It’s All About The IOPS, Baby

“It’s all about the benjamins, baby” – Puff Daddy

One of the new terms network administrators are starting to wrap our brains around is the term IOPS, or I/O Operations Per Second.  Traditionally, IOPS have been of the utmost importance to data base administrators, but haven’t shown up on our radar as network admins.

So what is an IOP? It’s a transaction with the disk. How long does it take a storage client to send a command to a storage operation (write or read) and receive the information or confirmation the data has been written.  Applications like databases, desktops, and virtual desktops are fairly sensitive to IOPS.  You know your laptop is suffering from deficient IOPS when you hear the grinding noise of the laptop when you open up too many VMs or too many apps simultaneously.

Traditional hard drives (spinning rust as Ivan Pepelnjak likes to call them) have varying degrees of IOPS. Your average 7200 RPM SATA drive can perform roughly 80 IOPS. A really fast 15,000 RPM SAS drive can do around 180 IOPS (figures are from Wikipedia, and need citation). Of course, it all depends on you measure an IOP (reads, writes, how big is the read or write), but those are general figures it keep in mind.  One IO operation make take place on one part of a disk, and the next IO operating may take place on a completely different.

That may sound like not a lot, and you’re right, it isn’t.  For databases and virtual desktops, we tend to need lots of IOPS. IOPS scale almost linearly by adding more disks. Mo spindles, mo IOPS. That’s one of the primary purposes of SANs, to provide access to lots and lots of disks. Some servers will let you cram up to 16 drives in them, although most have space for 4 or 5. A storage array on a SAN can provide access to a LUN comprised of hundreds or even thousands of disks.

Single hard drives are pretty good at sequential reading and writing, which is different than IOPs. If you have a DVR at home, it depends mostly on sequential reading and writing.  A 7200 RPM can do about 50-60 Megabytes/second of sequential reads, less in writes. And that’s the absolute best case scenario: A single file located in a contiguous space on the platter (so the spindle doesn’t have to bounce around the platter getting bits of data here and there).  If the file is discontiguous, or lots of smaller files all located in various areas of the platter, the numbers will go down significantly.

What does that mean to network admins? A single 7200 RPM SATA drive can push about 400-500 Megabits per second on your network.

Bandwidth

In networking, we tend to think in terms of bandwidth.  The more the better.  We also think of things like latency and congestion, but bandwidth is usually on our minds. In storage, it’s not so much bandwidth as IOPS.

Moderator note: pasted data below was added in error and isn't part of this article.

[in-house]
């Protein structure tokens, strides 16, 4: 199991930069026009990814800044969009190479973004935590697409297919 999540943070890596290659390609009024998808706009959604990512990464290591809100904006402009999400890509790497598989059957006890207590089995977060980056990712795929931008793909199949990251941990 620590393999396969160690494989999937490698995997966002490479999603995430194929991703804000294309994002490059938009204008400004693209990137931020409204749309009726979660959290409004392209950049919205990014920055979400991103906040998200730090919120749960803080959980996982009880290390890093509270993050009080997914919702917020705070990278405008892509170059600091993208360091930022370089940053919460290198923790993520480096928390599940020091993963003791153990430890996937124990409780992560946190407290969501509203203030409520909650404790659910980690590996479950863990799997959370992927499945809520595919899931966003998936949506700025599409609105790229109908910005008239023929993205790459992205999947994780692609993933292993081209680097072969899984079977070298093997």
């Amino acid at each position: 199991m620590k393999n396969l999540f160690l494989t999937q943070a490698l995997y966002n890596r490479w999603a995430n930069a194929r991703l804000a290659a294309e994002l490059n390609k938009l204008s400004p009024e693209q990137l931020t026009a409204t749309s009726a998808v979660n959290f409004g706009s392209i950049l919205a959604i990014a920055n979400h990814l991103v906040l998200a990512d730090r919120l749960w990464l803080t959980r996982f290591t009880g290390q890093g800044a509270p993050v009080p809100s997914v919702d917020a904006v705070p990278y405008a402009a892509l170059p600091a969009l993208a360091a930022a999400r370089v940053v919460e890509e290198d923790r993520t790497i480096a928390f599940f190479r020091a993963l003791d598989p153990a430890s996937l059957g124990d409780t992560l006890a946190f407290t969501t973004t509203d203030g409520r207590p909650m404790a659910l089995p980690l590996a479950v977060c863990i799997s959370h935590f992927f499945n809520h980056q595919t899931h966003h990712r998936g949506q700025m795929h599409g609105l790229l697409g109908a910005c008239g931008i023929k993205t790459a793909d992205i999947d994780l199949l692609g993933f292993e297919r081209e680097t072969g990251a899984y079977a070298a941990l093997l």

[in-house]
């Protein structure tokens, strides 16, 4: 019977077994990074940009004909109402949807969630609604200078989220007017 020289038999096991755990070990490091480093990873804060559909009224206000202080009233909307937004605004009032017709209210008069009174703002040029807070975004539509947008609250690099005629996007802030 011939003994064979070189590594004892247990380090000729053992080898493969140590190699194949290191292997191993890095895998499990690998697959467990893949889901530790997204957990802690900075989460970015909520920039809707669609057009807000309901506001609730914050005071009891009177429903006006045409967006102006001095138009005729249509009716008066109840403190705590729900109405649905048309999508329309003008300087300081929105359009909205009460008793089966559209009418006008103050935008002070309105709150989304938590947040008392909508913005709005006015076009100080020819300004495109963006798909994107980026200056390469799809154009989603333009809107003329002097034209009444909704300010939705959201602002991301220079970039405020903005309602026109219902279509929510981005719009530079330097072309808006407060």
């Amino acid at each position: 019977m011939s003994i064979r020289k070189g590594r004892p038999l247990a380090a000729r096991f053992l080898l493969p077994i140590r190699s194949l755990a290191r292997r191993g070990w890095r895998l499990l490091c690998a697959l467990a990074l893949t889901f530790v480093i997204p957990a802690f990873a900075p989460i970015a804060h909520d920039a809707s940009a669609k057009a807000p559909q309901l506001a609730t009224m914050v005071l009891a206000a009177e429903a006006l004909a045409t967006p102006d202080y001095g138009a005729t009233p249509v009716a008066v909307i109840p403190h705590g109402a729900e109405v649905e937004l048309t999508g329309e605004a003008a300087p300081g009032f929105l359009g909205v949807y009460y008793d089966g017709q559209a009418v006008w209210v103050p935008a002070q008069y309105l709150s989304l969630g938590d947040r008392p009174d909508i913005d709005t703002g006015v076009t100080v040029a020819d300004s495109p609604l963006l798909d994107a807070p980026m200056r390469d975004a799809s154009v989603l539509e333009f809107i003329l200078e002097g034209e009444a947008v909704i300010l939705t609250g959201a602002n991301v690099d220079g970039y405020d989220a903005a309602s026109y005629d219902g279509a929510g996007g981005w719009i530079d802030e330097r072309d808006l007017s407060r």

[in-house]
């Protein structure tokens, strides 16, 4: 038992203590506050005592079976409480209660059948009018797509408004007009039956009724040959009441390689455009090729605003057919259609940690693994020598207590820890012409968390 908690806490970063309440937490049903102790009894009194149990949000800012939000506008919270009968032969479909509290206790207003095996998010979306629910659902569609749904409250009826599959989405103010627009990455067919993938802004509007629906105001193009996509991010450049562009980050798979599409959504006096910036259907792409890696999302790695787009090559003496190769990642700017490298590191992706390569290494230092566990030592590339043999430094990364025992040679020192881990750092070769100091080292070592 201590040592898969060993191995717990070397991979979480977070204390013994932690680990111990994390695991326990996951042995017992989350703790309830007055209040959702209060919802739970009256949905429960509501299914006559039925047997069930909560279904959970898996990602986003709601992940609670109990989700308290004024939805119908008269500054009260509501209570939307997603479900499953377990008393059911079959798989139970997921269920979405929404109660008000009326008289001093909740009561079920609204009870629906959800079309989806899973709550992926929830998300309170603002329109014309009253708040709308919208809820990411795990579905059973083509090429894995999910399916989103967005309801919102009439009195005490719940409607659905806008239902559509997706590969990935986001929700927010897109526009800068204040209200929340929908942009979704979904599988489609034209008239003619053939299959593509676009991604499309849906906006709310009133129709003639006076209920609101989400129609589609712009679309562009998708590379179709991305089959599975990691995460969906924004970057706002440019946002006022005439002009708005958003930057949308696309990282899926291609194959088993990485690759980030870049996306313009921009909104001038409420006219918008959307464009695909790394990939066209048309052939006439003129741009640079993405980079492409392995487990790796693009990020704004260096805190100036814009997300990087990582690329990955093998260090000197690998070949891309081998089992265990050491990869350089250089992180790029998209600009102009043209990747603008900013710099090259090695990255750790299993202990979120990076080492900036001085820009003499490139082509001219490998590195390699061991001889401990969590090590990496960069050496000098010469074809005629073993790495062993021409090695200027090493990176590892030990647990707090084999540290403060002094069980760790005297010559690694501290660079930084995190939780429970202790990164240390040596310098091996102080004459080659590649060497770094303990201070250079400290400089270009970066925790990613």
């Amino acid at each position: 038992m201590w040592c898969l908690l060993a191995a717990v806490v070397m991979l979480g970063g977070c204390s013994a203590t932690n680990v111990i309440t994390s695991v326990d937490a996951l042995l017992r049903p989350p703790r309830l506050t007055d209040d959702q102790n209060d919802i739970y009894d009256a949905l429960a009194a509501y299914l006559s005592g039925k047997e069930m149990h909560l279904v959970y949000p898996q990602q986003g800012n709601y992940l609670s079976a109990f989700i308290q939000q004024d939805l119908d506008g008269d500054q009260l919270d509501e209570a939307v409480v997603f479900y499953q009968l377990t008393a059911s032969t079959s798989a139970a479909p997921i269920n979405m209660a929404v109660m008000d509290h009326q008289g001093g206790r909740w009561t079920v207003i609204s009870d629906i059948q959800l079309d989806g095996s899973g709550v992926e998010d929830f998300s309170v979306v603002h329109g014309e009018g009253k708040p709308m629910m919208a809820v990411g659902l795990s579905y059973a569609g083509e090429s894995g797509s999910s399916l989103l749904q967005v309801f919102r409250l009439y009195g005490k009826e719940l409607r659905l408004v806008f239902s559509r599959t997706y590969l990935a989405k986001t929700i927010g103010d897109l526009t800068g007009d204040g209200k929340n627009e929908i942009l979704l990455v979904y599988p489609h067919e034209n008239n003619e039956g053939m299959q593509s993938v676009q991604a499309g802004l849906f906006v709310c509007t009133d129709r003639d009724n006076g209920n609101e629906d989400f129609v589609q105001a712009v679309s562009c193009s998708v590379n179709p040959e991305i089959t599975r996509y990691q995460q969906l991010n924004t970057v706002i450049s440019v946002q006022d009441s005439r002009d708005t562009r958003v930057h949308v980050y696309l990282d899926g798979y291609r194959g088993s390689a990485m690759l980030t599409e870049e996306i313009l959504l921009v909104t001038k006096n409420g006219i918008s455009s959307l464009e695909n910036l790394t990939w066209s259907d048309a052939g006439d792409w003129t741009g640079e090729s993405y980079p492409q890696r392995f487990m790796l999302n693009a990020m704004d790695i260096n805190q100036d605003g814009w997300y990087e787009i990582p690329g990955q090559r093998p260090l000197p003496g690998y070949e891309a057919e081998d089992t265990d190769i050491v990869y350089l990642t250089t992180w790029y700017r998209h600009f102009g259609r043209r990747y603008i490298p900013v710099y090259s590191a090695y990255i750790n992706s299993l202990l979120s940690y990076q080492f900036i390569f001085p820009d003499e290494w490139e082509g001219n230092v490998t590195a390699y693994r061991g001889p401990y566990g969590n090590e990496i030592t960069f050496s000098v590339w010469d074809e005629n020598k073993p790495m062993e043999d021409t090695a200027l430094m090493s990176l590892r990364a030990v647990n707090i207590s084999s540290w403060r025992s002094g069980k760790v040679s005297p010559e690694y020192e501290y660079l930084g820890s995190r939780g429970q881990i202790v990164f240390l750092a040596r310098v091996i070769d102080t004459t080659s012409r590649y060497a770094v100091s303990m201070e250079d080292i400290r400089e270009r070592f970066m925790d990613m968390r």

Let’s say I tell you that I have two different storage arrays for you to choose from.  One of the arrays is accessible via a 1 Gbit end-to-end FC connection.  The other array is connected via accessible via an 8 Gbit end-to-end FC connection. You know nothing of how the arrays are configured, or how many drives are in them. They both present to you a drive (LUN) with a 2 Terabyte capacity.

Which one do you chose?

The networkers in us would tend to go for the 8Gbit FC connected array.  After all, 8 Gbit FC is 8 times faster than 1 Gbit FC.  There’s no arguing that.

But is it the right choice? Maybe not.

Now you learn a little more about the array.  The LUN in the 1 Gbit storage array is comprised of 20 drives in a RAID 10 setup with 100 IOPS per drive.   That’s about 1,000 total IOPS.

The 8 Gbit FC connected array is comprised of (2) two terabyte drives at 100 IOPS per drive in a RAID 1 array (two drives, mirrored).  That’s 100 IOPs.

So while the 8 Gbit array has 8 times the bandwidth, the 1 Gbit array has 10 times the IOPS.  Also, the (2) two terabytes drives aren’t going to be able to push 800 Megabytes per second that 8 Gbit FC would provide.  They’d be lucky to push 80 Megabytes.

If you’re using those LUNs for databases or virtualization (especially desktop virtualization), you’re going to want IOPS.

Operating systems love IOPS, especially desktop operating systems. Chances are the slowest part of your computer is your spinning rust. When your computer slows to a crawl, you’ll typically hear the hard drive grinding away.

Solid State Drives

SSDs have changed the game in terms of performance. While your highest performing enterprise spinning disk can do about 180 IOPS, the SSD you get from Best Buy can do over 5,000.  (By the way, I highly recommend your next laptop have an SSD drive).

There are hybrid solutions that use combinations of SATA, SSDs, and battery-backed up RAM to provide a good mix of IOPS and economy.  There are a lot of other interesting solutions too to provide access to lots of IOPS.

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